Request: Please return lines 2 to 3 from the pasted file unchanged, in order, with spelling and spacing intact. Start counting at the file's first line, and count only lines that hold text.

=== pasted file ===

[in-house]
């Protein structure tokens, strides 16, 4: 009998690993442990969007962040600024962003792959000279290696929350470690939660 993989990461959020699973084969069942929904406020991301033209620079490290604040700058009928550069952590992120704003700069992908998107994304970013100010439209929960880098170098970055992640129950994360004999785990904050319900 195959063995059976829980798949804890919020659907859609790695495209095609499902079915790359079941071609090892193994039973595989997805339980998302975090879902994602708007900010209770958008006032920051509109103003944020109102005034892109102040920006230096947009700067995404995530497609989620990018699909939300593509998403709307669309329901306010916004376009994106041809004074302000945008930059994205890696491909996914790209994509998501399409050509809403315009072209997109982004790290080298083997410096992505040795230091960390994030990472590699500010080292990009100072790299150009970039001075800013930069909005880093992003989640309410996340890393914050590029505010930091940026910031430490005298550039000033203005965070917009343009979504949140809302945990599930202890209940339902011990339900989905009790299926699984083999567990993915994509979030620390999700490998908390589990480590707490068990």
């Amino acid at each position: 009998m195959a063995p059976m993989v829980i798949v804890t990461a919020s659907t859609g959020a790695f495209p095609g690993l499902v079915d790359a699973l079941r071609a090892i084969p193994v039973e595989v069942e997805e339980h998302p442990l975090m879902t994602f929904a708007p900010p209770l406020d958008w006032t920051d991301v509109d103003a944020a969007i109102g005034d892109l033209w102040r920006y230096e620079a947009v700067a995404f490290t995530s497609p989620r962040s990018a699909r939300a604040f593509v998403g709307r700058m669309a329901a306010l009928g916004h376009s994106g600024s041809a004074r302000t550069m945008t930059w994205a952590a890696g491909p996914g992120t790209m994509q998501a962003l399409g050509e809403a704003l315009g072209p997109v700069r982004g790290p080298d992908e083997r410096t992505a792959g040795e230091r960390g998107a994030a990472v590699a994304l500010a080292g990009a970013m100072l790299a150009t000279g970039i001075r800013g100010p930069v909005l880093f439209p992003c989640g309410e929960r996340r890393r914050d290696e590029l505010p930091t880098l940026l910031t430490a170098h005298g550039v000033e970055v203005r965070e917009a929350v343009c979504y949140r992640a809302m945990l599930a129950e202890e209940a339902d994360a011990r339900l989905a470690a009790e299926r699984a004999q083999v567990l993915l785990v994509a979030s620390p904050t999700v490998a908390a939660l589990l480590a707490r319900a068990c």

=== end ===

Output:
């Protein structure tokens, strides 16, 4: 009998690993442990969007962040600024962003792959000279290696929350470690939660 993989990461959020699973084969069942929904406020991301033209620079490290604040700058009928550069952590992120704003700069992908998107994304970013100010439209929960880098170098970055992640129950994360004999785990904050319900 195959063995059976829980798949804890919020659907859609790695495209095609499902079915790359079941071609090892193994039973595989997805339980998302975090879902994602708007900010209770958008006032920051509109103003944020109102005034892109102040920006230096947009700067995404995530497609989620990018699909939300593509998403709307669309329901306010916004376009994106041809004074302000945008930059994205890696491909996914790209994509998501399409050509809403315009072209997109982004790290080298083997410096992505040795230091960390994030990472590699500010080292990009100072790299150009970039001075800013930069909005880093992003989640309410996340890393914050590029505010930091940026910031430490005298550039000033203005965070917009343009979504949140809302945990599930202890209940339902011990339900989905009790299926699984083999567990993915994509979030620390999700490998908390589990480590707490068990």
């Amino acid at each position: 009998m195959a063995p059976m993989v829980i798949v804890t990461a919020s659907t859609g959020a790695f495209p095609g690993l499902v079915d790359a699973l079941r071609a090892i084969p193994v039973e595989v069942e997805e339980h998302p442990l975090m879902t994602f929904a708007p900010p209770l406020d958008w006032t920051d991301v509109d103003a944020a969007i109102g005034d892109l033209w102040r920006y230096e620079a947009v700067a995404f490290t995530s497609p989620r962040s990018a699909r939300a604040f593509v998403g709307r700058m669309a329901a306010l009928g916004h376009s994106g600024s041809a004074r302000t550069m945008t930059w994205a952590a890696g491909p996914g992120t790209m994509q998501a962003l399409g050509e809403a704003l315009g072209p997109v700069r982004g790290p080298d992908e083997r410096t992505a792959g040795e230091r960390g998107a994030a990472v590699a994304l500010a080292g990009a970013m100072l790299a150009t000279g970039i001075r800013g100010p930069v909005l880093f439209p992003c989640g309410e929960r996340r890393r914050d290696e590029l505010p930091t880098l940026l910031t430490a170098h005298g550039v000033e970055v203005r965070e917009a929350v343009c979504y949140r992640a809302m945990l599930a129950e202890e209940a339902d994360a011990r339900l989905a470690a009790e299926r699984a004999q083999v567990l993915l785990v994509a979030s620390p904050t999700v490998a908390a939660l589990l480590a707490r319900a068990c």